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The Government’s ambitious plans for mass testing under the so-called Operation Moonshot has been met with mixed reaction from the health and scientific community, with concerns raised over the implications of a negative test result.

Prime Minister Boris Johnson has said that millions of people could be tested every day so they could “behave in a way that was exactly as in the world before Covid”.

Theatres and sports venues could test all audience members and let in those with a negative result, the Prime Minster said at a Downing Street briefing .

Trials with audience members are to be run in indoor and outdoor venues in Salford from next month, he said, with a hope to go nationwide.

The plan has been criticised due to the threat of false negatives (PA)

“We’re hoping the ‘Moonshot’ approach will work and we will be able to deliver mass testing which will give people the freedom pass, the ‘laissez-passer’, the knowledge that they are not infectious and can hang out with other people who are not infectious in a pre-Covid way,” he said.

However, the announcement has been met with criticism by some of the UK’s finest medical minds.

Dr Chaand Nagpaul, council chair of the British Medical Association (BMA), said it is unclear how Operation Moonshot would work given the “huge problems” currently seen with lab capacity.

“And the notion of opening up society based on negative tests of those without symptoms needs to be approached with caution – both because of the high rate of ‘false negatives’ and the potential to miss those who are incubating the virus,” Dr Nagpaul added.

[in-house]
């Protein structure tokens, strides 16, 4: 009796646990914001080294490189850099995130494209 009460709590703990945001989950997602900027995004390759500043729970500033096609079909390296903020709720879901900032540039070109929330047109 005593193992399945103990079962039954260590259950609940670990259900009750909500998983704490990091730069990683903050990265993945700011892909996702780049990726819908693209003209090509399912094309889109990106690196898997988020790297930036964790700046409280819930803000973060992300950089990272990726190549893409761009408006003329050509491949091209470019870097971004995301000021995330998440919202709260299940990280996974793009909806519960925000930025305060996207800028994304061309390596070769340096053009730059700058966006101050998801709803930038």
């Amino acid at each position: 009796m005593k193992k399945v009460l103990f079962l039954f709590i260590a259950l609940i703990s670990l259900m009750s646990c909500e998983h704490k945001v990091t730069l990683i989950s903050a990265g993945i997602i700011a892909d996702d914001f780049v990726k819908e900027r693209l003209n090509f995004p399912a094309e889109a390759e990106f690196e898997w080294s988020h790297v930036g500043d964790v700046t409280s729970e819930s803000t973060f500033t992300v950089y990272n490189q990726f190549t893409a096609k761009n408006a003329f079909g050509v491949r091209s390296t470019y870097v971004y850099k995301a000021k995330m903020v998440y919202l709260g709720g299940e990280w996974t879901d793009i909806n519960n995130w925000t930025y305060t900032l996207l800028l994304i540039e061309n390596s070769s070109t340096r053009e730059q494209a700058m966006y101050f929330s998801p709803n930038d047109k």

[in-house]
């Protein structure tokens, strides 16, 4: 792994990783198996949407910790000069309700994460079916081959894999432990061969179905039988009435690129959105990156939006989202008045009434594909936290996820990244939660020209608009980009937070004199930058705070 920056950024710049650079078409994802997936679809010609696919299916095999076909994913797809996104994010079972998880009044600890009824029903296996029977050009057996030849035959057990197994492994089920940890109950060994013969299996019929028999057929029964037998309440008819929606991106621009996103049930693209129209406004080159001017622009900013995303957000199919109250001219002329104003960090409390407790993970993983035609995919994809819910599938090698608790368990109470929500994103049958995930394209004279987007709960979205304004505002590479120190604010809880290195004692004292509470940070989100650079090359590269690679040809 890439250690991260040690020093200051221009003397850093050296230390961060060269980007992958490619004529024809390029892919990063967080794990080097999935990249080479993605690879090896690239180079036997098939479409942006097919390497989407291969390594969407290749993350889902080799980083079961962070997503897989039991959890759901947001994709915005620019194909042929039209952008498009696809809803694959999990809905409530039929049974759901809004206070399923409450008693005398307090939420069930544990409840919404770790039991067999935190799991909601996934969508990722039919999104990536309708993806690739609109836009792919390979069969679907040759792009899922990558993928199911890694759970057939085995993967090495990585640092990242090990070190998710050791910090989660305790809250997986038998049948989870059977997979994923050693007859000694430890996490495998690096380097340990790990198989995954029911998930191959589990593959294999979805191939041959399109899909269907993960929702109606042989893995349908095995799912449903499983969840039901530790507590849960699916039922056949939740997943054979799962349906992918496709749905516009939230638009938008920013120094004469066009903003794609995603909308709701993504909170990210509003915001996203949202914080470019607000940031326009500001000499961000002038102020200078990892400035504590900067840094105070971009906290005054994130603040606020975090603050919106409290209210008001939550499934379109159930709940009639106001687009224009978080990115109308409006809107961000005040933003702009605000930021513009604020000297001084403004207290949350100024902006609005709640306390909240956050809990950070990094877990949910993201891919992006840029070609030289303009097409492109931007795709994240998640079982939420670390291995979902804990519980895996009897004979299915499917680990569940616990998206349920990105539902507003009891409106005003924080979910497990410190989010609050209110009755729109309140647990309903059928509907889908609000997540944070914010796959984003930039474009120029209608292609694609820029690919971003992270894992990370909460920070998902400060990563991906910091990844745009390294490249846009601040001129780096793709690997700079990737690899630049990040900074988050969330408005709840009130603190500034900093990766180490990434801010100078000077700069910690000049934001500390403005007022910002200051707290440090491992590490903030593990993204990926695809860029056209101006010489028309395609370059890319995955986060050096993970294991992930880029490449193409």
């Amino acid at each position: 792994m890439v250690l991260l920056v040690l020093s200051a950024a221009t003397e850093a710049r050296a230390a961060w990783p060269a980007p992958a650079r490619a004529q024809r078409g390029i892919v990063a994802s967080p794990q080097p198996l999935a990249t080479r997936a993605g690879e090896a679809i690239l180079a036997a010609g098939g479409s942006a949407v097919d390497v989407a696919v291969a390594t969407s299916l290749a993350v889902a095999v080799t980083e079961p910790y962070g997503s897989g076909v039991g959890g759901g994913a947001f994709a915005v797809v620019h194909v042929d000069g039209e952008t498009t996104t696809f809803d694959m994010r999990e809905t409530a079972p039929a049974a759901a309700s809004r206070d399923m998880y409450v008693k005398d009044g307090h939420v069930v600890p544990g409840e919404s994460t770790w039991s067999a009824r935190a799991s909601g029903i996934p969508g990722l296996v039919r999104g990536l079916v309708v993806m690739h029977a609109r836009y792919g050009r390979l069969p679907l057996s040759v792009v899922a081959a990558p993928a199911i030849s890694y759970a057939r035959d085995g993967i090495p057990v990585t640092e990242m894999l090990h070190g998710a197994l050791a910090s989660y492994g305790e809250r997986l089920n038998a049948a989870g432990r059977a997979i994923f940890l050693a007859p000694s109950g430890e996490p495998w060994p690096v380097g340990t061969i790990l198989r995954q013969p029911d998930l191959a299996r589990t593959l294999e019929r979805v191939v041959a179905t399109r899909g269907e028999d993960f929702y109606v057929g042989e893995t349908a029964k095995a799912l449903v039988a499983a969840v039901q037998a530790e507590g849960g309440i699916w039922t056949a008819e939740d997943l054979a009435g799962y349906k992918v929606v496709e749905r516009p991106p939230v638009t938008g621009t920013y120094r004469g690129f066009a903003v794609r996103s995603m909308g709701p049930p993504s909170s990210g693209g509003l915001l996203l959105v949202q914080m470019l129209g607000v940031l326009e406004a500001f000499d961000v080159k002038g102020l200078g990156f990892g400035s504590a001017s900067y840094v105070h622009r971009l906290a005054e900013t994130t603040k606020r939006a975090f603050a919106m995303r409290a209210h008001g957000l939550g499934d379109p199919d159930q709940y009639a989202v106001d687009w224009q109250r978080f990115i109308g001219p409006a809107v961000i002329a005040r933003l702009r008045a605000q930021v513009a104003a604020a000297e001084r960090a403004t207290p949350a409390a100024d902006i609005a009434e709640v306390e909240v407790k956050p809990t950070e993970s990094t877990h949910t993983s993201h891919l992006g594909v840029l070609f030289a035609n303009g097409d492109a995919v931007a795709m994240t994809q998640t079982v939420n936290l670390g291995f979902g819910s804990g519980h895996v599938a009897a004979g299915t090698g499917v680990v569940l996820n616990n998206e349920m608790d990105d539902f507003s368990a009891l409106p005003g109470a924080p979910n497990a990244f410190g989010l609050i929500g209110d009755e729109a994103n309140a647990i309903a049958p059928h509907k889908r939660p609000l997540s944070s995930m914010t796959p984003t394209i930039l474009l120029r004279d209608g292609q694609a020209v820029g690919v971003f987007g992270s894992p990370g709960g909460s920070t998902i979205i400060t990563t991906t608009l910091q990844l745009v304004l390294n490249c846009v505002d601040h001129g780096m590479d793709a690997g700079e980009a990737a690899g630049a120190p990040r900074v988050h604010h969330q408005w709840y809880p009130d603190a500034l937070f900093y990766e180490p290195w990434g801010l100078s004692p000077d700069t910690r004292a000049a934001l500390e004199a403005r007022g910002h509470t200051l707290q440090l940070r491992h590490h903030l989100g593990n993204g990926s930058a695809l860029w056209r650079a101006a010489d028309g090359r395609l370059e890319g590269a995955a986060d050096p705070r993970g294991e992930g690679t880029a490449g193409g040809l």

Downing Street briefing September 9 Boris Johnson Chris Whitty coronavirus (BBC)

Dr Joshua Moon, research fellow in the Science Research Policy Unit (SPRU) at the University of Sussex Business School, raised concerns about the plans.

He said: “A negative result could be that the individual is truly negative and therefore not infectious, or it could be that the individual is infected but early in the incubation period so isn’t testing positive yet, or it could be that the test itself didn’t capture enough viral material on the swab or saliva to test positive.

“In only one of these cases should the person be moving around as normal.”

The strategy ‘is based on technology that does not, as yet exist’, one expert said (AFP via Getty Images)

Dr David Strain, clinical senior lecturer at the University of Exeter and chair of the BMA’s medical academic staff committee, said: “The mass-testing strategy is fundamentally flawed, in that it is being based on technology that does not, as yet, exist.

“The Prime Minister’s suggestion that this will be as simple as “getting a pregnancy test” that will give results within 15 minutes is unlikely, if not impossible, in the timescale he was suggesting to get the country back on track.

“The worry is that comments such as these may undermine the credibility of some of the other very responsible measures that were announced, notably the halting of the larger social gatherings, delaying the reopening of large venues and moving the ‘rule of six’ from guidance to law.”